• Jul 24, 2009
Kia Borrego FCEV - Click above for high-res image gallery

Let's face it: Hydrogen technology still has a ways to go before there's any real chance that we'll all be driving fuel cell cars in lieu of electric or fossil fuel-burning machines. Chief among the issues confronting the widespread adoption of hydrogen for automotive use is manufacturing cost, though that obstacle is currently being worked on. According to Byung Ki-Ahn, general manager of Kia's Mabuk-ri site, "Even if we were producing 50,000 fuel cell cars a year, they would currently have to cost $50,000 each."

While it would be easy for hydrogen proponents to latch on to this statement as good news – and, if true, that pricing is considerably better than we would have predicted – there's more to overcome than just the pricey fuel cell stack. For instance, even if Kia were indeed building 50,000 fuel cell cars per year, there would need to be an adequate infrastructure to support those vehicles. Further, a low cost and eco-friendly process for capturing, storing and transporting large amounts of hydrogen still needs to be developed.

Regardless, it's clear that Kia, along with corporate cousin Hyundai, believe these issues will be worked out in time. When asked where the Korean automaker currently sits on a production-ready hydrogen vehicle, Ki-Ahn said, "On a scale of one to 10, I'd say we we're at six or seven. Before 2020, many people will be hearing about fuel cell vehicles made by Hyundai-Kia."



[Source: Galway Independent via Hydrogen Discoveries]


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  • 12 Comments
      • 5 Years Ago
      My race car has a fuel cell right now... what are they talking about? Oh... a DIFFERENT kind of fuel cell?
      • 5 Years Ago
      you mean i could get a Rolls Phantom with fuel cell for only $50K? sign me up. That 50k figure is useless. It should be more along the lines of "it costs X more". Did they mean a Kia Forte would cost $50k?
        • 5 Years Ago
        Yes, xtasi. Kia meant they will be creating a hydrogen car just like the Phantom for $50k.
      • 5 Years Ago
      While $50,000 is a lot for a car, I'm actually surprised how low this figure is. It makes me think that affordable fuel cell vehicles aren't TOO far away (if we can build the infrastructure)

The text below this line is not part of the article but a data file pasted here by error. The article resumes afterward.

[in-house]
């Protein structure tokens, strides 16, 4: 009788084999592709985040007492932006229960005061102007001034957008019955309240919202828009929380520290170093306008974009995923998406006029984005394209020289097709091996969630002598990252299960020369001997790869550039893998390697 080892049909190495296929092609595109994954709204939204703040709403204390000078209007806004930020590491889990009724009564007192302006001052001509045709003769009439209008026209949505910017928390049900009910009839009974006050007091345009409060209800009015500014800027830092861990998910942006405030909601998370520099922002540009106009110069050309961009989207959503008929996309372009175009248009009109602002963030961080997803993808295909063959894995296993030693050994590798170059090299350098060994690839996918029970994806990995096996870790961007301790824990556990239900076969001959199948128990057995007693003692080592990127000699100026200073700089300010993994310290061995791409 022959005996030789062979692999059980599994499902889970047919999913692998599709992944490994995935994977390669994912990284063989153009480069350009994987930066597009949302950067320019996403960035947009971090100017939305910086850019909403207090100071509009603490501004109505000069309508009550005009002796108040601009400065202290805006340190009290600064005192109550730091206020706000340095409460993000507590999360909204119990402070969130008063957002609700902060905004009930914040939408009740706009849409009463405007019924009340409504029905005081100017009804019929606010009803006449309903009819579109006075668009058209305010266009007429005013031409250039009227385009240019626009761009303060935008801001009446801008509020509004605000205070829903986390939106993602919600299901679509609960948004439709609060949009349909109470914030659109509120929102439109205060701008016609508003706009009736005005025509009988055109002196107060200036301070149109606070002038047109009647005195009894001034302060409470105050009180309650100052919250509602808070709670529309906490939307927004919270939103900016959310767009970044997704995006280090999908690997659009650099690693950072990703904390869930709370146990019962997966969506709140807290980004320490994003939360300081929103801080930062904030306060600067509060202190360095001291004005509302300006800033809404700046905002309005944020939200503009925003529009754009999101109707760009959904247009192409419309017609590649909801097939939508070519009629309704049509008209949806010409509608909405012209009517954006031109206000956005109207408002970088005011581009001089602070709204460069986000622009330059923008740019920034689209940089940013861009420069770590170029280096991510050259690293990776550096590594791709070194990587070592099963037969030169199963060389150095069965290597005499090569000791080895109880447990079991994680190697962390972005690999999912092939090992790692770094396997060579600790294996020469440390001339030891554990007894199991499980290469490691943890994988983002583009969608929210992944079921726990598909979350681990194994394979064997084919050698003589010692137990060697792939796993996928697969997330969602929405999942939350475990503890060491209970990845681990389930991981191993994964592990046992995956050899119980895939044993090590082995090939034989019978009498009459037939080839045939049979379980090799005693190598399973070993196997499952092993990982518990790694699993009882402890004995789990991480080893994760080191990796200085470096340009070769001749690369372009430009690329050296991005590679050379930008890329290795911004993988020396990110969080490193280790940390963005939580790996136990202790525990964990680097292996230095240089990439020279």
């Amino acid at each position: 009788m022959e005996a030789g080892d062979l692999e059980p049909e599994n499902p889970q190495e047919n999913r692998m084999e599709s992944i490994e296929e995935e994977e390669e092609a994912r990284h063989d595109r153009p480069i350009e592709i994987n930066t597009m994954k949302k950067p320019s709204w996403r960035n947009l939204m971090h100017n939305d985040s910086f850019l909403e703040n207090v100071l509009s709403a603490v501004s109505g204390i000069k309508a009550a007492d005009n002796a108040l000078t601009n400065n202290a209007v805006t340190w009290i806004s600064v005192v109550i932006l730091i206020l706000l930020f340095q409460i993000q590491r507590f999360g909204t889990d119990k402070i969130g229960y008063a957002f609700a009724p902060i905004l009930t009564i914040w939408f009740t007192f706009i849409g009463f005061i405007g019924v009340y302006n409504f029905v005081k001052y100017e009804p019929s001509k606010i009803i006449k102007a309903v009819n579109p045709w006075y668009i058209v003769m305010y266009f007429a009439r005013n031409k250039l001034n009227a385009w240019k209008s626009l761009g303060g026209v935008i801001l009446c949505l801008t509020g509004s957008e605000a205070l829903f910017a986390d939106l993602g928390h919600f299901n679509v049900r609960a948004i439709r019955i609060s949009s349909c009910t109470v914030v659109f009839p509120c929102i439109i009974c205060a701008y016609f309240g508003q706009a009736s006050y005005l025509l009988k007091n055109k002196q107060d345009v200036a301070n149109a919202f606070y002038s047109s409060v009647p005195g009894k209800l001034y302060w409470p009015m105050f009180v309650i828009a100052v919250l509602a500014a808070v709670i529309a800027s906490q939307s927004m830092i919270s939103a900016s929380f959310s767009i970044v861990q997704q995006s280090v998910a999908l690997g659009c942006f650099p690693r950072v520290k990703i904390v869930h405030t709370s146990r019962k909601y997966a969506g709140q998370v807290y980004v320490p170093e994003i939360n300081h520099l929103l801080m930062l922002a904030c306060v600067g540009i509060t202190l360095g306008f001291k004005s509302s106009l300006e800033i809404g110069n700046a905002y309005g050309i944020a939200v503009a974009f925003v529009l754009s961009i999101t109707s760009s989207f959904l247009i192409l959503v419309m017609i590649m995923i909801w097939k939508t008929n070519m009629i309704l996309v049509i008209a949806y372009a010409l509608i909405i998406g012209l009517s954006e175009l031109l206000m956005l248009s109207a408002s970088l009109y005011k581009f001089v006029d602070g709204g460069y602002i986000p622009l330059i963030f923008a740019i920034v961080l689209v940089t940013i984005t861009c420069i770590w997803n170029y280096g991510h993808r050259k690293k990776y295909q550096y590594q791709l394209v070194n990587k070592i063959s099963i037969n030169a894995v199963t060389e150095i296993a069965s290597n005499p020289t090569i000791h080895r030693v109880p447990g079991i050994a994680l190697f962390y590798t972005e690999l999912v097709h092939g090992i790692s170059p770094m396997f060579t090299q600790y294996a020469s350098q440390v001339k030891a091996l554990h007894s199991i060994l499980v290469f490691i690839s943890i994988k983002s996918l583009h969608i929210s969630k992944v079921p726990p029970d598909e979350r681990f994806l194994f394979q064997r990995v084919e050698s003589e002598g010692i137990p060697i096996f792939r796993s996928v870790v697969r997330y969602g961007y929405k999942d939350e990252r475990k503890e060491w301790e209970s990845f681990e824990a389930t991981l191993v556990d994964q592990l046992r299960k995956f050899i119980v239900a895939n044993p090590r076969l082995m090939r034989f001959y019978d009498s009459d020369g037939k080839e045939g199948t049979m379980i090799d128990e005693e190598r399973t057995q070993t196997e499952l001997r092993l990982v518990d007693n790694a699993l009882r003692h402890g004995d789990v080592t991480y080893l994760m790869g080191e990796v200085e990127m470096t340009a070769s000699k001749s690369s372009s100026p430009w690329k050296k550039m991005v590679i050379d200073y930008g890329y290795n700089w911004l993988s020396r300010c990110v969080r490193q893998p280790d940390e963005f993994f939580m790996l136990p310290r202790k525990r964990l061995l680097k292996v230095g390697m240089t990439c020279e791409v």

• 5 Years Ago
      One thing that is rarely mentioned in these articles but is being worked on is conversions for existing ICE engines to run hydrogen. In the Mad Max Beyond Thunderdome future, when we are out of oil, methane and hytdrogen can be used to run an existing car without too much modification. And there are a LOT of ICE cars/trucks/bikes out there, that's a huge market. When gasoline because unattainable, someone, somewhere is going to get stinking rich selling compressed gas conversions and the fuel to supply them.
        • 5 Years Ago
        @tankd0g
        In Mad Max they were combusting Hydrogen and Methane, the same way BMW does. That is different from a fuel cell which creates electricity. A Hydrogen combustion engine is very similar to a gasoline engine. In the linked article, Kia is saying that the fuel cell is expensive.
      • 5 Years Ago
      I'm still not a fan of driving around in a liquid bomb.
        • 5 Years Ago
        My god the ignorance on this subject is quite extreme. Right now you are driving around with a plastic or thin metal gas tank filled with enough fuel to level your car if it catches fire. If that tank leaks, the fuel spreads out in a puddle to envelope the entire car and those around it.

        Hydrogen on the other hand, if it escapes it's cylinder, one which is fiberglass or carbon fiber wraped by the way, it rises because it is lighter than air. If nothing ignites it, it quickly dissipates. If it should ignite, it will burn in a vertical column like a propane torch that you can stand next to without so much as a worry.

        If the worse case happens and it escapes into the cabin or other enclosed space, sensors will alert you to this in any car developed to run on hydrogen, safely nullifying the problem as simple as opening a window. If by some change the gas fills an enclosed space, and you somehow have an ignition source go off in that space, then yes, it will explode just like gasoline fumes do.

        Millions of hydrogen, propane and other compressed gas cylinders are transported on our roads every single day, many without the safety measures that would be in place on a purpose built hydrogen car like the BMW Hydrogen 7. When's the last time you heard of one of these cylinders going off "like a bomb" on the road?
        • 5 Years Ago
        Heard about people driving the FCX Clarity yet?
        • 5 Years Ago
        What do you drive around in right now? Wouldn't happen to be something with gallons of explosive gasoline in it, would it?